This essay is part of a series, Fletcher Voices. WPF invited students at Tufts University’s the Fletcher School for Law and Diplomacy to submit short essays reflecting on the impact of coronavirus. Archish Mittal is a first year MALD student, currently residing in Boston. His field of study is Middle East, Islam and South Asia.

On Friday, 3rd April, the Indian government lodged a complaint against the Sunni Islamic missionary movement Tablighi Jamaat, and declared its headquarters in Delhi a COVID-19 hotspot. According to Washington Post, more than 450 coronavirus cases and at least eight deaths in India can be traced back to the “super-spreader” gathering of 2,500 people held on 13th March at the organization/group’s headquarters, located in the dingy and congested Nizamuddin neighborhood of the Indian capital New Delhi. Amidst the nation-wide lockdown and desperate measures to restrict the movement of over a billion people, the gathering has become the target of many anti-Muslim element in a bid to fuel the rampant islamophobia. The trending social media hashtag of “CoronaJihad ” appeared in thousands of online posts. We are yet to see if India’s secular democracy can survive the pandemic or fall sick due to the growing religious strife.

According to NPR, a gathering similar to the one in New Delhi was held in the outskirts of Lahore, Pakistan between 10th-12th March, attended by over 250,000 followers from 80 countries. About 100 attendees of the Tablighi Ijtema have tested positive for COVID-19 across the provinces of Sindh and Punjab. Over 1,300 COVID-19 cases in Malaysia have been linked to the Tablighi conclave convened between 27th February – 1st March at the Sri Petaling Mosque. The national governments are currently cracking down on the attendees of the events in an attempt to curb the spread of corona virus.

The Indian Television news channels are flooded with anti-Muslim rhetoric, flashing headlines such as “Save the country from Corona Jihad”. The IT cell chief of the ruling Bhartiya Janata Party (BJP), Mr. Amit Malviya tweeted “Islamic insurrection” and “illegal gathering of the radical Tablighi Jamaat.” The former Chief Minister of Jammu & Kashmir, Omar Abdullah voiced his opinion on twitter, “Who is the villain of Nizamuddin? Now the #TablighiJamat will become a convenient excuse for some to vilify Muslims everywhere as if we created & spread #COVID around the world.”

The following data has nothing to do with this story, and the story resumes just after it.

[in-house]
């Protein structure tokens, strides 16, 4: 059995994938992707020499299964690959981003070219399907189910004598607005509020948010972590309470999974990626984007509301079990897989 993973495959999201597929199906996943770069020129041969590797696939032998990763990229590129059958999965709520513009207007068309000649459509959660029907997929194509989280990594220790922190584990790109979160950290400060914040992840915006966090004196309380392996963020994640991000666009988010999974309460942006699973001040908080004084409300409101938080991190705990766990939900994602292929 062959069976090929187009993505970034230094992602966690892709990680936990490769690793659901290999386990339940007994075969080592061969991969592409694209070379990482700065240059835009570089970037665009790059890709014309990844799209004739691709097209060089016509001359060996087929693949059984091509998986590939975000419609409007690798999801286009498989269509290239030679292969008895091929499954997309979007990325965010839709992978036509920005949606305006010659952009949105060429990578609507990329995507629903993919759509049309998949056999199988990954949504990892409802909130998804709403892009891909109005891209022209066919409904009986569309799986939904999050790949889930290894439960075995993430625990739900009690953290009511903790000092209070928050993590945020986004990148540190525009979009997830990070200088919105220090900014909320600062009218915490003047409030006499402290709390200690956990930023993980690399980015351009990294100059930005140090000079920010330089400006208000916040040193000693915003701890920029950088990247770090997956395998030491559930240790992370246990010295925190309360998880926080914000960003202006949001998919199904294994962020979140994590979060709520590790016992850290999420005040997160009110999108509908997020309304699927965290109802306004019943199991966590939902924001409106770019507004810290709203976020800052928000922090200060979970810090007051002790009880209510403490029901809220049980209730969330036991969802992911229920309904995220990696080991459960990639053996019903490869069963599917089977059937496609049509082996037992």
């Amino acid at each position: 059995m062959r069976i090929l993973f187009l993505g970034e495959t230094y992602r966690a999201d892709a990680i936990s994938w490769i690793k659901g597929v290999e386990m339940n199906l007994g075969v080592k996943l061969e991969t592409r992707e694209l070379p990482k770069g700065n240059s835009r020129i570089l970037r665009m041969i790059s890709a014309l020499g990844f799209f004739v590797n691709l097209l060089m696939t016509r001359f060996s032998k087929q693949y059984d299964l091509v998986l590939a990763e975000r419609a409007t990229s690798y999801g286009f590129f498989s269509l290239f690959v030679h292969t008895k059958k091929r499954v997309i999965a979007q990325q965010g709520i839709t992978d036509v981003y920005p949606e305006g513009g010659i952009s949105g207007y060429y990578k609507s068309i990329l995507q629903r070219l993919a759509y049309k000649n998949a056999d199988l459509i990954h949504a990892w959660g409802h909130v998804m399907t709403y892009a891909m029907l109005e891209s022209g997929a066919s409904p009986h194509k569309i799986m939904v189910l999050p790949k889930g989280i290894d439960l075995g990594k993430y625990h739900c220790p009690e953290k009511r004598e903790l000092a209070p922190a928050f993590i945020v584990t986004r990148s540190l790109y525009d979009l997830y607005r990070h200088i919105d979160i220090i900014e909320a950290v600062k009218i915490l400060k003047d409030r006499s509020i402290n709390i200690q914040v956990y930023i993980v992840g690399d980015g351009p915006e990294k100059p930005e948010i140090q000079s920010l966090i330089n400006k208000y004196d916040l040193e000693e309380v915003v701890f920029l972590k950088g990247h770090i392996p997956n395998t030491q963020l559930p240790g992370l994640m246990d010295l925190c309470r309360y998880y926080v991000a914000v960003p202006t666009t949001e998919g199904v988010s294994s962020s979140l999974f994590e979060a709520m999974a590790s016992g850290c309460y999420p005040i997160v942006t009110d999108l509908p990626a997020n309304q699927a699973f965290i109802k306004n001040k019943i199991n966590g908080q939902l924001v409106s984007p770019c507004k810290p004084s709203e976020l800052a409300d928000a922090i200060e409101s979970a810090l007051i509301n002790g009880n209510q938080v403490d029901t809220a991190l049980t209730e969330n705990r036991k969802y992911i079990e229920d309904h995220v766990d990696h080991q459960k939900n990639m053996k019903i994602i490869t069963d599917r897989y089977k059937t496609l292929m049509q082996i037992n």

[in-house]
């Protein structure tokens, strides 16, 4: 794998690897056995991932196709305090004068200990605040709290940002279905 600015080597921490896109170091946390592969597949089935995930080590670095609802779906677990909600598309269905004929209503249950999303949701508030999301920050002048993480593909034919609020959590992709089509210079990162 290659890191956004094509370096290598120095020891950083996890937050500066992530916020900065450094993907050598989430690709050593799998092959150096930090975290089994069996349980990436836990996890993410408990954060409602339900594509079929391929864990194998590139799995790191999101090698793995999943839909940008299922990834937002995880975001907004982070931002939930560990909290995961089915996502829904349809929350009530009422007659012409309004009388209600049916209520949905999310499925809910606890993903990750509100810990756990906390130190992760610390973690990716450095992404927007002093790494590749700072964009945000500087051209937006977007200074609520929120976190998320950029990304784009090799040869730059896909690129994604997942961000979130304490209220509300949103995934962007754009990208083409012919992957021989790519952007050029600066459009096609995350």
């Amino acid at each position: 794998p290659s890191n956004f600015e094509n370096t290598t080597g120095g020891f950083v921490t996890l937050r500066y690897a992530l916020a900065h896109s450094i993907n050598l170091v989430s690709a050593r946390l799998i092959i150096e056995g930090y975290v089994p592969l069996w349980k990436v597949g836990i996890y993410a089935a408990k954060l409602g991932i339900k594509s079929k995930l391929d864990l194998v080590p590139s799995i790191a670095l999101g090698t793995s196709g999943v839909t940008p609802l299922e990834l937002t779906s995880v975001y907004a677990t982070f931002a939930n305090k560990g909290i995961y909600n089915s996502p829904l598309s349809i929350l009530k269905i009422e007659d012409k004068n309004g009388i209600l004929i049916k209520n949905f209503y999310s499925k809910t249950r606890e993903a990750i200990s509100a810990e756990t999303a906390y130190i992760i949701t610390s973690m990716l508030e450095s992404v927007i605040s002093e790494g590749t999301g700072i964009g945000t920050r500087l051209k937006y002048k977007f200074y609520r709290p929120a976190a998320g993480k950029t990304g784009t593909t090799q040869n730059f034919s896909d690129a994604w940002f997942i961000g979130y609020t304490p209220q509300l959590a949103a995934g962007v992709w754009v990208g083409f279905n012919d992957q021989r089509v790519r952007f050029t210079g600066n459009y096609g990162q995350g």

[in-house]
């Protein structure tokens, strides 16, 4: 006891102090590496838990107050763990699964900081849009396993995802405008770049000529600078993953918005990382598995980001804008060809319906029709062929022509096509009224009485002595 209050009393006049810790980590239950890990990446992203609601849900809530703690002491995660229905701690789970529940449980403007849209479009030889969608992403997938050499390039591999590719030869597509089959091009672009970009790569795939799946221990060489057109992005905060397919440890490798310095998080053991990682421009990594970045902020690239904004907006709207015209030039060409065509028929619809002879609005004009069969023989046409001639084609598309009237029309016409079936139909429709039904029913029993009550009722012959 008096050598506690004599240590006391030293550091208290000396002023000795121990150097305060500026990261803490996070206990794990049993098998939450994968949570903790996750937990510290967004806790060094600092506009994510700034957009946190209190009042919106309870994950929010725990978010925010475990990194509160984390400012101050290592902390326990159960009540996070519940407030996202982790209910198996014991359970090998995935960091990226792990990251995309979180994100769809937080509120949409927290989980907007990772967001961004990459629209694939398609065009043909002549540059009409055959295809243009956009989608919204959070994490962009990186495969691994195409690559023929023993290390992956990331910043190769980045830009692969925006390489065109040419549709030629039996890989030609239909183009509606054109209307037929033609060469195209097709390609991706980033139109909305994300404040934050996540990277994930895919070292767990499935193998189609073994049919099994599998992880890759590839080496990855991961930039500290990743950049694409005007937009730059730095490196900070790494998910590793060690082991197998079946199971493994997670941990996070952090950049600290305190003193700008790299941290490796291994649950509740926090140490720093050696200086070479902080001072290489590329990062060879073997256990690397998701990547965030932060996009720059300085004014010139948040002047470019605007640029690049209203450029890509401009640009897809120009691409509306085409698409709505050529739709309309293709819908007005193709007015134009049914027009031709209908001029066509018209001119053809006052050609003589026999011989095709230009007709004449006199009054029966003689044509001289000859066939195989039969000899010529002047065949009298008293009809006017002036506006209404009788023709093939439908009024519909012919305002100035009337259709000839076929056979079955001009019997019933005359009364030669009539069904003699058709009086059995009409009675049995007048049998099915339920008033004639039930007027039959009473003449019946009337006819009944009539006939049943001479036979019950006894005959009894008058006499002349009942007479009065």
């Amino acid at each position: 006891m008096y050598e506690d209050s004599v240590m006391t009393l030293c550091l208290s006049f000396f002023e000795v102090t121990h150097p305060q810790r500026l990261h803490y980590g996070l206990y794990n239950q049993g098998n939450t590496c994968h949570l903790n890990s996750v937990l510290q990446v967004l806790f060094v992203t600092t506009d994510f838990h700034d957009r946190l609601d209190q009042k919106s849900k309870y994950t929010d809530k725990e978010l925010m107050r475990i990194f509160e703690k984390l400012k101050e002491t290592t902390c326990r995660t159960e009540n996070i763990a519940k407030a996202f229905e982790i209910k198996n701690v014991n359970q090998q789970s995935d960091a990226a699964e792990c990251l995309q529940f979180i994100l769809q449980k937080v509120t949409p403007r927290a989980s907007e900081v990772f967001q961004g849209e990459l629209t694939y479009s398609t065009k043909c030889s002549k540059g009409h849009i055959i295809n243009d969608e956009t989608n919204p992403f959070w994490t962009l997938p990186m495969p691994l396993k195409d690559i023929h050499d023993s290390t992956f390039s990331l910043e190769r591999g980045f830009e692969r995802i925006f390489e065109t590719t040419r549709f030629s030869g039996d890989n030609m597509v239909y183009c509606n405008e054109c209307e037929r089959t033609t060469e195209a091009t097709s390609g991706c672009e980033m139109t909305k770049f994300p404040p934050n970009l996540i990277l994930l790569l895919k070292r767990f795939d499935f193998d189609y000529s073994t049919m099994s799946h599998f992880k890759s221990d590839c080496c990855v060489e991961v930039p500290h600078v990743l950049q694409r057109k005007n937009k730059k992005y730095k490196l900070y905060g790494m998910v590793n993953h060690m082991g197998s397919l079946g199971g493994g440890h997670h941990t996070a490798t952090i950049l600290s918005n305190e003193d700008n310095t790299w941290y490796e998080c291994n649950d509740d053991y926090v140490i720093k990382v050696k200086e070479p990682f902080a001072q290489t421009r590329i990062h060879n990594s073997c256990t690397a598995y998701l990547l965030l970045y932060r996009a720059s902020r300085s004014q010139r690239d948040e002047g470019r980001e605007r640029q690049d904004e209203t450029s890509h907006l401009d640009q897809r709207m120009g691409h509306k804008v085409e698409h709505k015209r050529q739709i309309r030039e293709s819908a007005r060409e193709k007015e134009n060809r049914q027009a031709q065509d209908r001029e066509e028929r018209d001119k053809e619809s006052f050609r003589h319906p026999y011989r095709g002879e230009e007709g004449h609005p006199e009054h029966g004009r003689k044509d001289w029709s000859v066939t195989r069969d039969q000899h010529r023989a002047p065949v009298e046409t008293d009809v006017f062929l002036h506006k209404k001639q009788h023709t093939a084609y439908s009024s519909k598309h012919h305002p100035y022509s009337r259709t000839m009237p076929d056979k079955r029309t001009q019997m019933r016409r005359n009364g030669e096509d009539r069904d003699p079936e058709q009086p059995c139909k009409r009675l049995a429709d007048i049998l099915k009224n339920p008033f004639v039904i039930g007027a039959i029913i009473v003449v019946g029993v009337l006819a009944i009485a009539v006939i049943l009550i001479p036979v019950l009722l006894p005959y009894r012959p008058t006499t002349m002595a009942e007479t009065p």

The organisation was established in India by Muhammad Ilyas al-Kandhlawi, a Deobandic cleric, in 1927. Since its founding, the influential Tablighi Jamaat has an estimated following between 150 million to 250 million adherents spread across 180 countries. The group owes its enormous success to the congregations held regularly across the world where volunteers devote their time to preach Islam and invite non-Muslims to enter faith. The events hosted by the organization during the COVID-19 pandemic was not in any way an attempt to spread the virus by force but a usual occurrence.

In the backdrop of tense Hindu-Muslim clashes resulting from the Citizenship Amendment Act (CAA) and National Register of Citizens (NRC), it will be important to see if the citizens can live up to the principles of secularism or get influenced by inflammatory speculations of coronajihad to aggravate the growing divide. Now is the time India should unite against the common enemy of COVID-19 rather than scapegoating the Muslims for selfish gains.

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3 Responses to Fletcher Voices: “COVID-19, A test for secular India”

  1. Arjun says:

    Hey Archish,

    Great article mate!

    Since you mentioned about public anger directed at a particular section, I would like to point out the real reason attributable to public and media anger.

    The behavior of Jamatis present at the Nizamuddin Markaz on being caught illegally hiding was unacceptable and appalling.

    After their evacuation, they spat at doctors treating them, attacked and misbehaved with staffers. In some cases they were even reported to be roaming nude, passing vulgar and obscene comments at nurses taking care of them. [Please see scores of newspaper reports]

    Further, instead of cooperating with the Government to salvage the situation Maulana Saad (Head of the Jamaat) was absconding and untraceable. Ideally, as their responsible leader, he should’ve appealed to all those present at the Jamaat to report to their nearest hospitals. On the contrary, the 2500 people refused to cooperate with the authorities and have been hiding in various parts of the country. God knows how many innocent people have been infected by the highly contagious and deadly virus by this group.

    The public is already stressed for various reasons and in fear of losing their lives and their loved ones. Most people almost have a phobia of some sort. So when you add all of the above, public anger and therefore the hashtag CoronaJihad is self-explanatory!

    • Shruti says:

      Thanks for writing this down Arjun. It needed to be said, especially when articles like the one above present only one part of the story on international platforms. Local news media to national news platforms were daily covering interviews of nurses, doctors, and policemen being attacked by Jamaatis. Back in my hometown, corona positive Uzbek nationals were found hiding in the city after the incident.
      It should not take much to see why in the first few months of the pandemic when the nation was on complete lockdown, and information was scarce on the subject, something like this flared up a national debate.

  2. Totally with you on this Archish ! The need of the hour is to look at humanity s wellness and not ulterior selfish motives of individuals ! Kudos !

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